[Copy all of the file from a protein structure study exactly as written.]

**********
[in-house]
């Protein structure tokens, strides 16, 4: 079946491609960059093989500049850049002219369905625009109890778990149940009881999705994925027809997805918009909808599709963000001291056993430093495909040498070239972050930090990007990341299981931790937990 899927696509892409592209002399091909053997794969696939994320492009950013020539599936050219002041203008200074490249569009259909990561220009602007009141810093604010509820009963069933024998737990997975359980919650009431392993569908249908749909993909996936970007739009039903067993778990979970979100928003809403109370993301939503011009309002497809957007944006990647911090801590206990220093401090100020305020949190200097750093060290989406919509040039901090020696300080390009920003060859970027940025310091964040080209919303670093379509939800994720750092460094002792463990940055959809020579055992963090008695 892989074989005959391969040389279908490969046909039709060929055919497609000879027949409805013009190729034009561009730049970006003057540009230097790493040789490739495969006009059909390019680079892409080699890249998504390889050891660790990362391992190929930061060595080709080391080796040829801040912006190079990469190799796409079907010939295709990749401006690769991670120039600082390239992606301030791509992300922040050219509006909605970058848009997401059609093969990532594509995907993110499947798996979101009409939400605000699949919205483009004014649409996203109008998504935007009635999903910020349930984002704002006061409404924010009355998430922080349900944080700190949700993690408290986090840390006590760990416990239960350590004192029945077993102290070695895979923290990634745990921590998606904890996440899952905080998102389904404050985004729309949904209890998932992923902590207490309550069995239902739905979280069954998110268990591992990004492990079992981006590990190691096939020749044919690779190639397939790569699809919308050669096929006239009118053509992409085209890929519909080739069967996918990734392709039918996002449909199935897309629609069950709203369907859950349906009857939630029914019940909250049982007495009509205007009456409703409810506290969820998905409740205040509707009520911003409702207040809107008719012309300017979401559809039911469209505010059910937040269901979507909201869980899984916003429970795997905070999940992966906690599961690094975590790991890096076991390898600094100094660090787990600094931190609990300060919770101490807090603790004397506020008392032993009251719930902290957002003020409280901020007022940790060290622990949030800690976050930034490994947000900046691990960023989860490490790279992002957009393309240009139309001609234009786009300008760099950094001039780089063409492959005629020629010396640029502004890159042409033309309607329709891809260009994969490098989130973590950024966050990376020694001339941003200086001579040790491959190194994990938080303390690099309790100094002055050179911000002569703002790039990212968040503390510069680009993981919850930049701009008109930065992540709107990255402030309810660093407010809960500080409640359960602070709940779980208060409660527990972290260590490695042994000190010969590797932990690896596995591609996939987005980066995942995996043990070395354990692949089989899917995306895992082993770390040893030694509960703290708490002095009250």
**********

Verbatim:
[in-house]
């Protein structure tokens, strides 16, 4: 079946491609960059093989500049850049002219369905625009109890778990149940009881999705994925027809997805918009909808599709963000001291056993430093495909040498070239972050930090990007990341299981931790937990 899927696509892409592209002399091909053997794969696939994320492009950013020539599936050219002041203008200074490249569009259909990561220009602007009141810093604010509820009963069933024998737990997975359980919650009431392993569908249908749909993909996936970007739009039903067993778990979970979100928003809403109370993301939503011009309002497809957007944006990647911090801590206990220093401090100020305020949190200097750093060290989406919509040039901090020696300080390009920003060859970027940025310091964040080209919303670093379509939800994720750092460094002792463990940055959809020579055992963090008695 892989074989005959391969040389279908490969046909039709060929055919497609000879027949409805013009190729034009561009730049970006003057540009230097790493040789490739495969006009059909390019680079892409080699890249998504390889050891660790990362391992190929930061060595080709080391080796040829801040912006190079990469190799796409079907010939295709990749401006690769991670120039600082390239992606301030791509992300922040050219509006909605970058848009997401059609093969990532594509995907993110499947798996979101009409939400605000699949919205483009004014649409996203109008998504935007009635999903910020349930984002704002006061409404924010009355998430922080349900944080700190949700993690408290986090840390006590760990416990239960350590004192029945077993102290070695895979923290990634745990921590998606904890996440899952905080998102389904404050985004729309949904209890998932992923902590207490309550069995239902739905979280069954998110268990591992990004492990079992981006590990190691096939020749044919690779190639397939790569699809919308050669096929006239009118053509992409085209890929519909080739069967996918990734392709039918996002449909199935897309629609069950709203369907859950349906009857939630029914019940909250049982007495009509205007009456409703409810506290969820998905409740205040509707009520911003409702207040809107008719012309300017979401559809039911469209505010059910937040269901979507909201869980899984916003429970795997905070999940992966906690599961690094975590790991890096076991390898600094100094660090787990600094931190609990300060919770101490807090603790004397506020008392032993009251719930902290957002003020409280901020007022940790060290622990949030800690976050930034490994947000900046691990960023989860490490790279992002957009393309240009139309001609234009786009300008760099950094001039780089063409492959005629020629010396640029502004890159042409033309309607329709891809260009994969490098989130973590950024966050990376020694001339941003200086001579040790491959190194994990938080303390690099309790100094002055050179911000002569703002790039990212968040503390510069680009993981919850930049701009008109930065992540709107990255402030309810660093407010809960500080409640359960602070709940779980208060409660527990972290260590490695042994000190010969590797932990690896596995591609996939987005980066995942995996043990070395354990692949089989899917995306895992082993770390040893030694509960703290708490002095009250």